How did that help?
The worse things got, the more sarcastic everyone got, instead of showing sympathy or emotions. I realize now—I didn’t then, exactly—that humor fights horror. It got pretty bad. When we saw the first F4Fs fly in, we thought, “Maybe they’re gonna fight for this damn place after all.” Remember, we were left on our own a lot. We didn’t have a third of the men we needed to put a ring around [Henderson Field]. We just had the east and west flanks pretty secure. But the jungle was so dense, it was almost impossible for the Japanese to land a battalion and move through it without starving to death by the time they got to our perimeter’s rear. The geography was in our favor, defensively.

What worked against you?
There was never a moment’s rest. Som-ething disturbed you every 20 minutes. The Japanese loved to fight at night. And they loved to irritate you. Washing Machine Charlie—that’s what we called him—flew almost every night, dropping flares and an occasional bomb. You finally got to where you could sleep through it.

Your outfit left Guadalcanal in December 1942. What then?
We were completely worn out, ex-hausted. Most of us were in rags. We couldn’t believe we were surviving and were gonna get off that place. For a long time I thought none of us ever would—and I was far from the only one. Pulling into Melbourne [Australia], we felt like we were in heaven. We were issued new weapons and uniforms and had time for liberty. Finally.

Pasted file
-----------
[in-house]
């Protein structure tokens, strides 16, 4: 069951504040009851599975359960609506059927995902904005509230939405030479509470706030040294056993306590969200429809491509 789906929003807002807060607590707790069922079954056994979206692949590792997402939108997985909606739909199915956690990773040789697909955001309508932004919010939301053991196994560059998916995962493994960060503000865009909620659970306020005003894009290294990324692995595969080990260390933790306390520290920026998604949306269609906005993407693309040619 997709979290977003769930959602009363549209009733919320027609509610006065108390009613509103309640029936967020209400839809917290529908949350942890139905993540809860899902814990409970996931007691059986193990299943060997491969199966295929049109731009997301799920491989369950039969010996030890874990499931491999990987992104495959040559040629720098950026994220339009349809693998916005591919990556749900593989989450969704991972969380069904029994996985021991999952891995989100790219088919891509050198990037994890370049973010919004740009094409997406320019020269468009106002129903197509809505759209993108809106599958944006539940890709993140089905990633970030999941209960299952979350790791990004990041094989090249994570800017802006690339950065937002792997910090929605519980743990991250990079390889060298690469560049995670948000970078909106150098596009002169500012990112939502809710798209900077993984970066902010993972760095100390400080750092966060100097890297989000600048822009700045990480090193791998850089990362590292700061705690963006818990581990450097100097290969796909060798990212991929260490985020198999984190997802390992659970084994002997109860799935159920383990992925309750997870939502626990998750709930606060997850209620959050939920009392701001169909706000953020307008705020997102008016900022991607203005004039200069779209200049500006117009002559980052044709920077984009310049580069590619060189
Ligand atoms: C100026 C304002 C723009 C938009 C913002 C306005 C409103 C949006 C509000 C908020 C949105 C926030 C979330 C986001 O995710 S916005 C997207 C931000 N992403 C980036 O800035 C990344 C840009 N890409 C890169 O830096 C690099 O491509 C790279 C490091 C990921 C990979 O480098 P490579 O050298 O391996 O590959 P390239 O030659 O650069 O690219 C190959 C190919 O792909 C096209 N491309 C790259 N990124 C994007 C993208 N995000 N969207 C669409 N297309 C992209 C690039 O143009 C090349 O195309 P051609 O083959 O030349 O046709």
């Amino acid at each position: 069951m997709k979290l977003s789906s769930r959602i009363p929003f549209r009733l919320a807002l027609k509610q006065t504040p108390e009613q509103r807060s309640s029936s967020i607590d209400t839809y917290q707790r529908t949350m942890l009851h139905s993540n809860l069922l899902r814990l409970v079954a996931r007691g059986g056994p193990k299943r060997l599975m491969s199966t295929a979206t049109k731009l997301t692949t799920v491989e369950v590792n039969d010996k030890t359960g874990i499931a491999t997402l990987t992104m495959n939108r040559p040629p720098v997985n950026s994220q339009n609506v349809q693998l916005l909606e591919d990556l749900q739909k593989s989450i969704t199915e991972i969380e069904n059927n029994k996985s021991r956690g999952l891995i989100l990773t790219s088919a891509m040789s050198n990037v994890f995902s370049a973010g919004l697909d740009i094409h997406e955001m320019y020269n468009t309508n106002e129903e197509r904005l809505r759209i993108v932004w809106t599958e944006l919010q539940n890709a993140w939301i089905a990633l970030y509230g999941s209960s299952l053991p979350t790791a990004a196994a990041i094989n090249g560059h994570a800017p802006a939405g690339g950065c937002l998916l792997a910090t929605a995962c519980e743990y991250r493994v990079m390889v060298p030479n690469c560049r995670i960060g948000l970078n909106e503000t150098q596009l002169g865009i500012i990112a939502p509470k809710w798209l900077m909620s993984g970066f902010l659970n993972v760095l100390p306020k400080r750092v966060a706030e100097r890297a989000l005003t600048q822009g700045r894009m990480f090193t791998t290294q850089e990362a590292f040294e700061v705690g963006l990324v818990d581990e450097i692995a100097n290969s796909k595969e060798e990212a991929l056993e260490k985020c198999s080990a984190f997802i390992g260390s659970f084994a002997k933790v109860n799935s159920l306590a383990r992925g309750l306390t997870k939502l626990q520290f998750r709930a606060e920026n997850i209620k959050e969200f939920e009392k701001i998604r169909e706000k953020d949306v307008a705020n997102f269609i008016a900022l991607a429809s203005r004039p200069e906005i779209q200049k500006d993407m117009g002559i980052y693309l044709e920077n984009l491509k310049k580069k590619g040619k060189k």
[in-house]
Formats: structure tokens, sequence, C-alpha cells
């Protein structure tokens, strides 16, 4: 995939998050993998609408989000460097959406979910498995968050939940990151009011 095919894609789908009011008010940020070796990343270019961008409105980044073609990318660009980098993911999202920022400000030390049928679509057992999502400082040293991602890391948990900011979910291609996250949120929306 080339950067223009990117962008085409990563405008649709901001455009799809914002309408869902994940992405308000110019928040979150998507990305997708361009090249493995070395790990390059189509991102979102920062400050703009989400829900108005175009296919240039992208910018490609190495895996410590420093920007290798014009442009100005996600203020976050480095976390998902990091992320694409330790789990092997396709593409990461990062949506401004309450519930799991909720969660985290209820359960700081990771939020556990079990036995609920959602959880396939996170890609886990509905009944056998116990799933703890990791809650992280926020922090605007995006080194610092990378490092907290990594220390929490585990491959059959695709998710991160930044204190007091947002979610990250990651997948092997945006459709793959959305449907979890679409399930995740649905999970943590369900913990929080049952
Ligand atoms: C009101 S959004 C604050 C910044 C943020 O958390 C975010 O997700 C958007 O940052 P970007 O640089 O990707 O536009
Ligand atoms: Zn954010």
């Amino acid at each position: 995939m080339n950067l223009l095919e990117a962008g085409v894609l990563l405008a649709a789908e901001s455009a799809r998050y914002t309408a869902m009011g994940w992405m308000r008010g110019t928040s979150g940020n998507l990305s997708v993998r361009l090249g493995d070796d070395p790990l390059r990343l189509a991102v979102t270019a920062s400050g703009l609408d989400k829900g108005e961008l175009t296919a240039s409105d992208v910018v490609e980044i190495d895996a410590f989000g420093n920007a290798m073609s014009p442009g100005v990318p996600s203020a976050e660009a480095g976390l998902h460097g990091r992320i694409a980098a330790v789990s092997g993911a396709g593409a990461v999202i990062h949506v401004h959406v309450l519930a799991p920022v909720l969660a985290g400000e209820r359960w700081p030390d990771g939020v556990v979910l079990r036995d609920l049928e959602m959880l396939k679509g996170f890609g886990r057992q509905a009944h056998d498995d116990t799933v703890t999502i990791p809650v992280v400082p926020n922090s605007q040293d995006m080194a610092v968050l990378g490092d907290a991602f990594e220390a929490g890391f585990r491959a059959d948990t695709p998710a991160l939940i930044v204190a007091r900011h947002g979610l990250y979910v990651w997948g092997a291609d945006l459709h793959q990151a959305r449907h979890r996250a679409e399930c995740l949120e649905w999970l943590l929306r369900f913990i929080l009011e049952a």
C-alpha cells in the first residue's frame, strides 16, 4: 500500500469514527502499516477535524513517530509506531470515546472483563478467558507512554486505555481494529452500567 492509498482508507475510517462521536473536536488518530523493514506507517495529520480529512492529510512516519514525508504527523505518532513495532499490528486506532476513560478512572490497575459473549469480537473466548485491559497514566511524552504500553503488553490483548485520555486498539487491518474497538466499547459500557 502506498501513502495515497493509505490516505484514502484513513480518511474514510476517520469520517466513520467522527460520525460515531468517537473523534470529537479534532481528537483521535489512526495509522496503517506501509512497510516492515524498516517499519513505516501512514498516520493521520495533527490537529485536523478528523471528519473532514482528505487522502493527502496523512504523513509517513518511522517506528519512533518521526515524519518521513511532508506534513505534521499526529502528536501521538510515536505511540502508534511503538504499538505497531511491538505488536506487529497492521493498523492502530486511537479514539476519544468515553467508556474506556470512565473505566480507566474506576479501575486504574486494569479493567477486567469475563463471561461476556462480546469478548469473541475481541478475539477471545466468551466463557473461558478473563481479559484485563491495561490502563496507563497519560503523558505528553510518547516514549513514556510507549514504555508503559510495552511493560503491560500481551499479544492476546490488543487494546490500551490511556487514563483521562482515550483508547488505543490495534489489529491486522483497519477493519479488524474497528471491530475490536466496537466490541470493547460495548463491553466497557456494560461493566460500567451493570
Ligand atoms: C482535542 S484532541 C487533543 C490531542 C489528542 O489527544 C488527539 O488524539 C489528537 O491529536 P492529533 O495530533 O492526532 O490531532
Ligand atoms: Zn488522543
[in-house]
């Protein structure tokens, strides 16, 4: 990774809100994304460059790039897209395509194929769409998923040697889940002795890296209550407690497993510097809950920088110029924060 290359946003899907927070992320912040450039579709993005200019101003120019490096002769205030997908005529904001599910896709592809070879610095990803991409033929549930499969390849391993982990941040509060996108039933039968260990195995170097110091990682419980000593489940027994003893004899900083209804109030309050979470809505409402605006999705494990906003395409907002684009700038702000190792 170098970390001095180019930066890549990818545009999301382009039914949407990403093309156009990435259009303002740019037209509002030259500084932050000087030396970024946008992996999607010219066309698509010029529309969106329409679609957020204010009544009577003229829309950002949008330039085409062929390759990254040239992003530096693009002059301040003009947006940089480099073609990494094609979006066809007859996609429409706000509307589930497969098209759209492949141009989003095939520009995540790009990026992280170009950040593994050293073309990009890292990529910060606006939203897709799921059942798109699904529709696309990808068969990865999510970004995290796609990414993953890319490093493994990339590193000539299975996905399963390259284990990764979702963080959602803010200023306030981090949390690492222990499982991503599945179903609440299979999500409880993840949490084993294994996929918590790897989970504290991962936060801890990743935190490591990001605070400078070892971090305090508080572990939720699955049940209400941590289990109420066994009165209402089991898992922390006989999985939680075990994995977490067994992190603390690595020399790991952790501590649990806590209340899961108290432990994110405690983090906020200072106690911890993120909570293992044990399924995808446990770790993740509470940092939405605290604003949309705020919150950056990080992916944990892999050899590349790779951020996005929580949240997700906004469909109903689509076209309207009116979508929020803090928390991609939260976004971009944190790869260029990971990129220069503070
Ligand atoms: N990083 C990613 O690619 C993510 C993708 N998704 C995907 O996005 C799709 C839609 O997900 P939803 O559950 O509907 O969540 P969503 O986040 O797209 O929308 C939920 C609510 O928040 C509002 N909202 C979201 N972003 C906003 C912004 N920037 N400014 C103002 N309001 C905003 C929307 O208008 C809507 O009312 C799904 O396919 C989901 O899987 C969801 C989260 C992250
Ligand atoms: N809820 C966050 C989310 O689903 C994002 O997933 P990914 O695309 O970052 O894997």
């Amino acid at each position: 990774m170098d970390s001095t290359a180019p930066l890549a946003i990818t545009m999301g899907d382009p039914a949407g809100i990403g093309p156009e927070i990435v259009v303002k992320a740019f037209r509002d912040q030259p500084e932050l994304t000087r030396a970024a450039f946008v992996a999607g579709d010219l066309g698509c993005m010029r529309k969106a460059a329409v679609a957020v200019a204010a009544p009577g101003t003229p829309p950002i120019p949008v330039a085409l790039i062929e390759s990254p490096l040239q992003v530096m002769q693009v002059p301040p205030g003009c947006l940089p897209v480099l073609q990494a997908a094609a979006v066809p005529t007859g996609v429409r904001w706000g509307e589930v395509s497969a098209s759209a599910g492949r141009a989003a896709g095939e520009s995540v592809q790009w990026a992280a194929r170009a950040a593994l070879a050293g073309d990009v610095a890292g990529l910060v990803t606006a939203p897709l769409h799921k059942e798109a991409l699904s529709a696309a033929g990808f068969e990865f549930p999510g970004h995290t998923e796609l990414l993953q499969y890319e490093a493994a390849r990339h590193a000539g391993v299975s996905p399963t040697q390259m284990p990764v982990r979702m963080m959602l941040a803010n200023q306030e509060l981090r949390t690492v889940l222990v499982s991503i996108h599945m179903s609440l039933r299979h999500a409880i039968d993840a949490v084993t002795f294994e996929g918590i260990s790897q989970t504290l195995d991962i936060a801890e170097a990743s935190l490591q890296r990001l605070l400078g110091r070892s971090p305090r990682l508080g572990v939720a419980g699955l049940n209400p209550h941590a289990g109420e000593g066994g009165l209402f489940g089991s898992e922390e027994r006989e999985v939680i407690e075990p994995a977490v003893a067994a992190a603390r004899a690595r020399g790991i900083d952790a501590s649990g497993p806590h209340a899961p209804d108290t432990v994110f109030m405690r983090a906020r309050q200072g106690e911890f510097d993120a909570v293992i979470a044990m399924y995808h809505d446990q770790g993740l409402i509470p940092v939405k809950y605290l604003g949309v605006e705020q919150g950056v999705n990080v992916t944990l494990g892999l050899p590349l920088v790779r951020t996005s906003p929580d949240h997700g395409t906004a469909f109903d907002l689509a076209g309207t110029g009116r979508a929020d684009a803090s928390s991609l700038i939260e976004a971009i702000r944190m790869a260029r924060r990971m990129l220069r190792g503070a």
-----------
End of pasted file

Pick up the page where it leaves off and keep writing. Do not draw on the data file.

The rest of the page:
What Melbourne memory stands out?
I was on division guard duty at the beautiful new 10-story hospital, where I’d done two weeks with hepatitis. One day, all these staff cars pulled up, and generals and admirals got out—then Eleanor Roose-velt. She walked straight to me. She was tall: I’m 5-foot-10, and our eyes were level. I was scared to death, with all that brass, so to everything she asked I’d say, “Yes ma’am.” Finally she asked, “What state are you from?” I said, “Alabama.” She smiled: “I should’ve known that.” Then she walked in the front door with the brass—and I was off the hook.

And on to Cape Gloucester. What was that like?
A swamp with rain all the time. Awful. About 30 Marines were killed by falling trees, one in my outfit; the tree came down at night about 20 feet from me. They got the whole company out and picked that tree up right then. Then the mess tent floated away in a flood. That was hilarious: it meant the end of my extended KP detail. I had mess duty on Pavuvu, but that was fortunate, because I met Chesty Puller. We were both Civil War buffs so we’d have hours of conversation about it each afternoon.

How did you meet Eugene Sledge?
We were inseparable in grade school and high school. I didn’t believe it when he showed up on Pavuvu. He was in the 5th Regiment, and came in with a shipload of replacements. He knew I was there, but I didn’t know he’d come in. One day he came walking down the company street to my tent. We spent as much time together as we could till I rotated stateside.

How did that happen?
We had a drawing. If you drew a number, you rotated back. If you drew a blank, you stayed. I drew a number. We didn’t believe it would actually happen; we just figured it was the usual BS. But it wasn’t—luckily for me, because some guys who drew blanks got killed on Peleliu.